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Joliet Police Sergeant Who Alleged Police Misconduct In Death Of Eric Lurry Has Been Arrested

JOLIET, Ill. (CBS) -- A Joliet police sergeant who went public with allegations of police misconduct in the death of a suspect has been arrested, CBS 2 Investigator Dave Savini has learned.

Sgt. Javier Esqueda was charged with two counts of official misconduct and was booked at the Kendall County Jail. Bond was set at $5,000 and Esqueda walked out of the facility on Wednesday afternoon.  The felony charges mean the Esqueda could fave five years in prison if he is found guilty.

"I want justice for Eric Lurry," Esqueda said on Wednesday. "I want officers in the country to come out and tell the truth."

"Something like this should not be happening if you are telling the truth."

Esqueda, 51, blew the whistle on the death of Lurry and had been stripped of his police powers and placed on administrative leave. Joliet police withheld the video of the arrest for five months.  He believes the police department was trying to cover up the arrest. "Yes, I do, 100 percent," Esqueda told Savini this summer. "I did the right thing, I am a good honest cop."

There are calls to fire the two officers involved in Lurry's death.

Police Chief Alan Roechner said Esqueda's "unauthorized access to video evidence that was involved in a criminal investigation" is what ultimately led to him being placed on administrative duty. In one video clip Sgt. Doug May slapped Lurry, called him a "bitch" then pinched his nose shut. The video also shows police hitting Lurry while he was in handcuffs and putting police baton into his mouth.

Eric Lurry Joliet Police Video
(Credit: CBS 2)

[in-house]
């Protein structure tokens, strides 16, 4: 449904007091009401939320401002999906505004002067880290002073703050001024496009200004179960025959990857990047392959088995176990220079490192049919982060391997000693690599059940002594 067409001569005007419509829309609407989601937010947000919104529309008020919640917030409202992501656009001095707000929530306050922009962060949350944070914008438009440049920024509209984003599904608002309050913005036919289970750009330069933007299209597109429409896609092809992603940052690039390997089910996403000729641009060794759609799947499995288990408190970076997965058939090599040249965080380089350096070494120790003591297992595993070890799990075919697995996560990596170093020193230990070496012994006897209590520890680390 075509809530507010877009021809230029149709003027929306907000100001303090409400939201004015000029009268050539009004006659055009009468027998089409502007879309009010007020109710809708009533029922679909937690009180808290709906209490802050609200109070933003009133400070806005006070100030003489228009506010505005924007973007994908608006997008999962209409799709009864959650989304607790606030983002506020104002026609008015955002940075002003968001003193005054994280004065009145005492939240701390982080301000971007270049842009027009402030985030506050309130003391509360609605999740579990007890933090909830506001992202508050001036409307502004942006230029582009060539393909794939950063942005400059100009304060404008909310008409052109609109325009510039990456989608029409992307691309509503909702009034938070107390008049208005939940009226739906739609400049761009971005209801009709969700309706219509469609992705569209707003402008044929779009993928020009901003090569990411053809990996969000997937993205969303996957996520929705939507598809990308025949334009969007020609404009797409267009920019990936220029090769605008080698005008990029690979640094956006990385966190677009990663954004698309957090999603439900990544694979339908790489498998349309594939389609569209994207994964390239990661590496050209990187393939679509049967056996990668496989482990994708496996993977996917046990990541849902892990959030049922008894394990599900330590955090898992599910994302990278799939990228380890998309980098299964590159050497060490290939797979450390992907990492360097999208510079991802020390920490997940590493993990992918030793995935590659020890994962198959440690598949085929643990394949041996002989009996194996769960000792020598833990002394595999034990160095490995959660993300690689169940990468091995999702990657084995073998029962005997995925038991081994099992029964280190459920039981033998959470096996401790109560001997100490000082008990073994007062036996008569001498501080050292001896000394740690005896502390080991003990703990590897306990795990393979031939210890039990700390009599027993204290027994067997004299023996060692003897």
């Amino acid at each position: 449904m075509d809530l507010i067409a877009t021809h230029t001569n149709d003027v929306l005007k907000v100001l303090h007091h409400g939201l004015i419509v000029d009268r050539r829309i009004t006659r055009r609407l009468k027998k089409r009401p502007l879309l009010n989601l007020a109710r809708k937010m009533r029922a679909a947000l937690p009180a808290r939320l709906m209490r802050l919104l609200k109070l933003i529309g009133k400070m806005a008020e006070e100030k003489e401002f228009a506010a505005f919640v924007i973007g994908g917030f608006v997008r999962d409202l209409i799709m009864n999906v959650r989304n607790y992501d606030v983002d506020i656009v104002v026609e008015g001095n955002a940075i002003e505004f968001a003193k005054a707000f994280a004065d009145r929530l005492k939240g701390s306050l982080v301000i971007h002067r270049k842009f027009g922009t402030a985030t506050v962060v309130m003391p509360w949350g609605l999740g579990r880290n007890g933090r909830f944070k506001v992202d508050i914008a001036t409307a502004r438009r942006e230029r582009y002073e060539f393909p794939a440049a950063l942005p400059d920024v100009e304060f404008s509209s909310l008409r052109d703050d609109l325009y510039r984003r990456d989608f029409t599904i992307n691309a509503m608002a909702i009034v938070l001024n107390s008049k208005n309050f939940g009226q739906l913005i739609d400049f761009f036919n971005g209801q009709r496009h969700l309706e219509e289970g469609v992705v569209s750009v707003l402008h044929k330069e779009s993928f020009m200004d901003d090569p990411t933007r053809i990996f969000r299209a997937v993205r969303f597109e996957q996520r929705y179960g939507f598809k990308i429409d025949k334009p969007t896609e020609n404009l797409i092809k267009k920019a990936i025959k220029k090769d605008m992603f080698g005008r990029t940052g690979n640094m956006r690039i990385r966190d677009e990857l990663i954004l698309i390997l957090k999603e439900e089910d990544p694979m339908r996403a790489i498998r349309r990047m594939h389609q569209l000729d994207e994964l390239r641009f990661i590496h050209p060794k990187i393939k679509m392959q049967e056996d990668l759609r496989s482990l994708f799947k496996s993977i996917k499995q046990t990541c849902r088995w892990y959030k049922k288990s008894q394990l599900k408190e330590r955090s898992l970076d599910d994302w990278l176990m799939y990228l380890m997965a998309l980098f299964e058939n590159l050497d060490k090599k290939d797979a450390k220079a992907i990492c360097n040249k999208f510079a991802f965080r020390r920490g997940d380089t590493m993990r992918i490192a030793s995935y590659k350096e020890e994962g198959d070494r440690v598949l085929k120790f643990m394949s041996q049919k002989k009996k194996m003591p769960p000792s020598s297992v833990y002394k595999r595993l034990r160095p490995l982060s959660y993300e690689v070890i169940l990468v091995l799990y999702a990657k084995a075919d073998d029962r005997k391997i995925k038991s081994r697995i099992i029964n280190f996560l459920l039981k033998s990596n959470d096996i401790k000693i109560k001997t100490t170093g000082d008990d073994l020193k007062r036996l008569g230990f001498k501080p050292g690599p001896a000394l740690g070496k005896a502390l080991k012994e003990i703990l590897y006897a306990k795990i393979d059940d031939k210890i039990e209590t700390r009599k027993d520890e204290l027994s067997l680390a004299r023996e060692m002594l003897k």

After Lurry died, police said officers believed there was a bag of drugs in his mouth. But Esqueda told Savini earlier this year that even if that was the case, he doesn't believe the officers should've taken actions that could have cut off Lurry's air supply.

"That's been written in the law for a few years," Esqueda said. "You can't do that anymore to try to get them to cough up any kind of drugs in their system."

"I can't think of anywhere where I was taught CPR or in the academy where you slap a man, call him a bad name, cut off his airway, go for his throat," Esqueda added. He said he cried when he saw the video.

The Will County Coroner's Office ruled Lurry's death was due to heroin, fentanyl and cocaine intoxication. The autopsy report obtained by CBS 2 does not mention whether squad car video was reviewed before the coroner's office issued its ruling in March.

Joliet finally released three hours of video related to the investigation.

This is not the first time there have been questions about police transparency surrounding Lurry's death. In an interview with CBS 2, Lurry's widow, Nicole, said she was denied access to all police reports.

She  only found out a video from a camera mounted inside a police car of that night exists – because CBS 2 found out and told her.

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